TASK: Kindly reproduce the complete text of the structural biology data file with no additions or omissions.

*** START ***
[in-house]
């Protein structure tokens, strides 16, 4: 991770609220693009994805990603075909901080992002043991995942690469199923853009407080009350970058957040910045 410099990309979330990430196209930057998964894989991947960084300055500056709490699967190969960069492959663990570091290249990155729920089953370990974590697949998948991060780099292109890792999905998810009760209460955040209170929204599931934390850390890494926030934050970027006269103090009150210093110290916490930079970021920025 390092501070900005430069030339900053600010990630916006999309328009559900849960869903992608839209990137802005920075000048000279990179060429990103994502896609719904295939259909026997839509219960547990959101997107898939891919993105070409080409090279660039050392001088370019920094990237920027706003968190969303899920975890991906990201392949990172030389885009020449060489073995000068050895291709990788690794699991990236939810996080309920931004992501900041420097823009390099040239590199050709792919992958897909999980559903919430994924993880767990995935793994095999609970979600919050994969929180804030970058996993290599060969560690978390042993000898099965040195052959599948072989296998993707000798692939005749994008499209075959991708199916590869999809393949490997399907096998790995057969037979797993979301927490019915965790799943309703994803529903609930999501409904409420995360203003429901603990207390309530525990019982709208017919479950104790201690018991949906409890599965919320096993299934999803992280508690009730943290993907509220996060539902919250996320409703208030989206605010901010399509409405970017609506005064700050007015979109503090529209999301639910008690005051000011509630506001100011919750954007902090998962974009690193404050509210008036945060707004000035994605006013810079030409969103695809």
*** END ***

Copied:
[in-house]
């Protein structure tokens, strides 16, 4: 991770609220693009994805990603075909901080992002043991995942690469199923853009407080009350970058957040910045 410099990309979330990430196209930057998964894989991947960084300055500056709490699967190969960069492959663990570091290249990155729920089953370990974590697949998948991060780099292109890792999905998810009760209460955040209170929204599931934390850390890494926030934050970027006269103090009150210093110290916490930079970021920025 390092501070900005430069030339900053600010990630916006999309328009559900849960869903992608839209990137802005920075000048000279990179060429990103994502896609719904295939259909026997839509219960547990959101997107898939891919993105070409080409090279660039050392001088370019920094990237920027706003968190969303899920975890991906990201392949990172030389885009020449060489073995000068050895291709990788690794699991990236939810996080309920931004992501900041420097823009390099040239590199050709792919992958897909999980559903919430994924993880767990995935793994095999609970979600919050994969929180804030970058996993290599060969560690978390042993000898099965040195052959599948072989296998993707000798692939005749994008499209075959991708199916590869999809393949490997399907096998790995057969037979797993979301927490019915965790799943309703994803529903609930999501409904409420995360203003429901603990207390309530525990019982709208017919479950104790201690018991949906409890599965919320096993299934999803992280508690009730943290993907509220996060539902919250996320409703208030989206605010901010399509409405970017609506005064700050007015979109503090529209999301639910008690005051000011509630506001100011919750954007902090998962974009690193404050509210008036945060707004000035994605006013810079030409969103695809």